US and South Korean troops have started their annual drills that come after President Donald Trump and North Korea exchanged warlike rhetoric in the wake of the North's two intercontinental ballistic missile tests last month.
The Ulchi Freedom Guardian drills are largely computer-simulated war games held every summer and have drawn furious responses from North Korea, which views them as an invasion rehearsal. Pyongyang's state media on Sunday called this year's drills a "reckless" move that could trigger the "uncontrollable phase of a nuclear war."
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Despite the threat, US and South Korean militaries launched this year's 11-day training on Monday morning as scheduled. The exercise involves 17,500 American troops and 50,000 South Korean soldiers, according to the US military command in South Korea and Seoul's Defence Ministry.
The exercises, the world's largest computerised war-simulated drills, include representatives from seven member countries of the United Nations Command - Australia, Canada, United Kingdom, New Zealand, Netherlands, Denmark and Colombia - allied nations in the Korean War between 1950 and 1953.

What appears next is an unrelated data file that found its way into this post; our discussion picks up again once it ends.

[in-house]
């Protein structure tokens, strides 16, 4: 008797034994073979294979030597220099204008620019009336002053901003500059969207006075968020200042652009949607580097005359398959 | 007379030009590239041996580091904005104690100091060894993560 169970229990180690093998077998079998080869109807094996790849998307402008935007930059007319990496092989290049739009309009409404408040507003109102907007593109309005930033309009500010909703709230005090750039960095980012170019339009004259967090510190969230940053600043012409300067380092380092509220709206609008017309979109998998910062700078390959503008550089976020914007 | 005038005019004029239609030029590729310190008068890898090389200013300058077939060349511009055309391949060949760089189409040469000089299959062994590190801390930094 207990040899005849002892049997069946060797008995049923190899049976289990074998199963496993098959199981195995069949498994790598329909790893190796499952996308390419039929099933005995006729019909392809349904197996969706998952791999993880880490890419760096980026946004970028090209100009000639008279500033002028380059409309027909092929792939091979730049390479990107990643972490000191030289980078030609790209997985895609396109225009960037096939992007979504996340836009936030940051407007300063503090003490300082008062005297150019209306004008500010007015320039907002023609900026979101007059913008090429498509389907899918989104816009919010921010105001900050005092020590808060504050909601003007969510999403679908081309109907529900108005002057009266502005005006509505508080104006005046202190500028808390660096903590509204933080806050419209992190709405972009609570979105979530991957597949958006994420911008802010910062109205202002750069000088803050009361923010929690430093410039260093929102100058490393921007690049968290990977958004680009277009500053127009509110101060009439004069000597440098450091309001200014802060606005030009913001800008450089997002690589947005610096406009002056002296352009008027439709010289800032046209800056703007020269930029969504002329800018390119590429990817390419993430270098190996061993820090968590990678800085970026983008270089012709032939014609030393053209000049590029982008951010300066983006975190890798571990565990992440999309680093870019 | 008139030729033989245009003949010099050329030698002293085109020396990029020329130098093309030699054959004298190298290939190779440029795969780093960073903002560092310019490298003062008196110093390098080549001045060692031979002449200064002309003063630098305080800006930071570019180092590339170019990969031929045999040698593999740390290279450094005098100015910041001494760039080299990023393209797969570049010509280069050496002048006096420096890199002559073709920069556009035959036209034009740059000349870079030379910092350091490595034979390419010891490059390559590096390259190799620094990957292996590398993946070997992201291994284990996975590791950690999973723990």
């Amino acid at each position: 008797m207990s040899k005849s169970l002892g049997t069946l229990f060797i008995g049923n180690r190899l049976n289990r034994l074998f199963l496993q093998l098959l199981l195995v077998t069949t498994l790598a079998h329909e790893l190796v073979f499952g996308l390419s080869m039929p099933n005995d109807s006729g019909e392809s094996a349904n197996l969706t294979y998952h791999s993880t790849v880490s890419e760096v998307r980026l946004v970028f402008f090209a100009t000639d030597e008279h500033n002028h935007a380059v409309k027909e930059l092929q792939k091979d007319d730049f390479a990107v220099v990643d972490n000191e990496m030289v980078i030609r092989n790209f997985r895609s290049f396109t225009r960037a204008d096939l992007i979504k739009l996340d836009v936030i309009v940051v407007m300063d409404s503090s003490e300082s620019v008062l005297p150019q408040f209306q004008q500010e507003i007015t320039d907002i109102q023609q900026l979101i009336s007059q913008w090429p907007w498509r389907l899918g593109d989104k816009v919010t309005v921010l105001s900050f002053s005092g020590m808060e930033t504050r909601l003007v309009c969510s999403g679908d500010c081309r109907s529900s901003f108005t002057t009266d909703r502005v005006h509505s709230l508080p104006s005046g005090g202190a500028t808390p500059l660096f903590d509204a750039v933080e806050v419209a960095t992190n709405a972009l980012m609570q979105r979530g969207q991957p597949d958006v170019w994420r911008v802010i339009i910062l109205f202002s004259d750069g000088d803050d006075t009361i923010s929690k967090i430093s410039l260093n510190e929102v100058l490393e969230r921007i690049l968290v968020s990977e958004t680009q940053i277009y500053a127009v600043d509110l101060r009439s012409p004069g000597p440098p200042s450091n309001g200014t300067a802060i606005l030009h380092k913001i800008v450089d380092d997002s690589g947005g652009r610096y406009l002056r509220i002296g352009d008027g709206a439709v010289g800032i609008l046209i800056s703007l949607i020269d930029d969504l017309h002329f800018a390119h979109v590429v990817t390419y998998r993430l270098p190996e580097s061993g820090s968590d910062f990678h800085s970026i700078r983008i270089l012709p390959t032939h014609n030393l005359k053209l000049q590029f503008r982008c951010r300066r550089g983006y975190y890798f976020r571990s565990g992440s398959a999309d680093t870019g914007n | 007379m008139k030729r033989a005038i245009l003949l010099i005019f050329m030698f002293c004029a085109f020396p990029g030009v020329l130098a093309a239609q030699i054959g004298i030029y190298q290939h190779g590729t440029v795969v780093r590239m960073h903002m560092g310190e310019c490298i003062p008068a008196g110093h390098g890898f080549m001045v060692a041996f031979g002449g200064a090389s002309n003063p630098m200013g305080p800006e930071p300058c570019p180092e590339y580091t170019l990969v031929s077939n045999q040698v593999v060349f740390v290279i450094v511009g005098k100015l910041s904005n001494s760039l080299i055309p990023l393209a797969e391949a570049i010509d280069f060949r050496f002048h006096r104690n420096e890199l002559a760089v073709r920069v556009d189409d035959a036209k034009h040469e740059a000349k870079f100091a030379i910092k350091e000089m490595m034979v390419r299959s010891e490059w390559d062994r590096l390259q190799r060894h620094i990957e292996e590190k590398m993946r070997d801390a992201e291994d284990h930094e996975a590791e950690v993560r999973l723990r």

No field training like live-fire exercises or tank manoeuvring is involved in the Ulchi drills, in which alliance officers sit at computers to practice how they engage in battles and hone their decision-making capabilities. The allies have said the drills are defensive in nature.
South Korea's President Moon Jae-in said on Monday that North Korea must not use the drills as a pretext to launch fresh provocation, saying the training is held regularly because of repeated provocations by Pyongyang.
North Korea typically responds to South Korea-US military exercises with weapons tests and a string of belligerent rhetoric.
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During last year's Ulchi drills, North Korea test-fired a submarine-launched ballistic missile that flew about 500km in the longest flight by that type of weapon. Days after the drills, the North carried out its fifth and biggest nuclear test to date.
Last month North Korea test-launched two ICBMs at highly lofted angles, and outside experts say those missiles can reach some US parts like Alaska, Los Angeles or Chicago if fired at normal, flattened trajectories.
Earlier this month, President Trump pledged to answer North Korean aggression with "fire and fury." North Korea, for its part, threatened to launch missiles toward the American territory of Guam before its leader Kim Jong Un backed off.